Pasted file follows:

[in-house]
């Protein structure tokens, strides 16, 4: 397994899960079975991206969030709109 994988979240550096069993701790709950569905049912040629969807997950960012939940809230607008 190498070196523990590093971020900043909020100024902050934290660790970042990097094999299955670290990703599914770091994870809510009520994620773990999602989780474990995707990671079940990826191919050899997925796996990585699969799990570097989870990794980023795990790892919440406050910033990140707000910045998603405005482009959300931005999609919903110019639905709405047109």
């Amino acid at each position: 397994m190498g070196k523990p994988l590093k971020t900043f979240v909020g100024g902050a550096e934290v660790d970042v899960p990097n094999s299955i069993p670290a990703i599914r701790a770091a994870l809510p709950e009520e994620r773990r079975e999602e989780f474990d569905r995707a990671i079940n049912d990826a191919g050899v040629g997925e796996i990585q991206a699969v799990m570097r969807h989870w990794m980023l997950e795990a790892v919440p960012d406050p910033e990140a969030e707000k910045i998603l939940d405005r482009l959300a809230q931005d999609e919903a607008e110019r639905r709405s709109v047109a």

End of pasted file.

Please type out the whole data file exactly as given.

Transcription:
[in-house]
């Protein structure tokens, strides 16, 4: 397994899960079975991206969030709109 994988979240550096069993701790709950569905049912040629969807997950960012939940809230607008 190498070196523990590093971020900043909020100024902050934290660790970042990097094999299955670290990703599914770091994870809510009520994620773990999602989780474990995707990671079940990826191919050899997925796996990585699969799990570097989870990794980023795990790892919440406050910033990140707000910045998603405005482009959300931005999609919903110019639905709405047109």
């Amino acid at each position: 397994m190498g070196k523990p994988l590093k971020t900043f979240v909020g100024g902050a550096e934290v660790d970042v899960p990097n094999s299955i069993p670290a990703i599914r701790a770091a994870l809510p709950e009520e994620r773990r079975e999602e989780f474990d569905r995707a990671i079940n049912d990826a191919g050899v040629g997925e796996i990585q991206a699969v799990m570097r969807h989870w990794m980023l997950e795990a790892v919440p960012d406050p910033e990140a969030e707000k910045i998603l939940d405005r482009l959300a809230q931005d999609e919903a607008e110019r639905r709405s709109v047109a």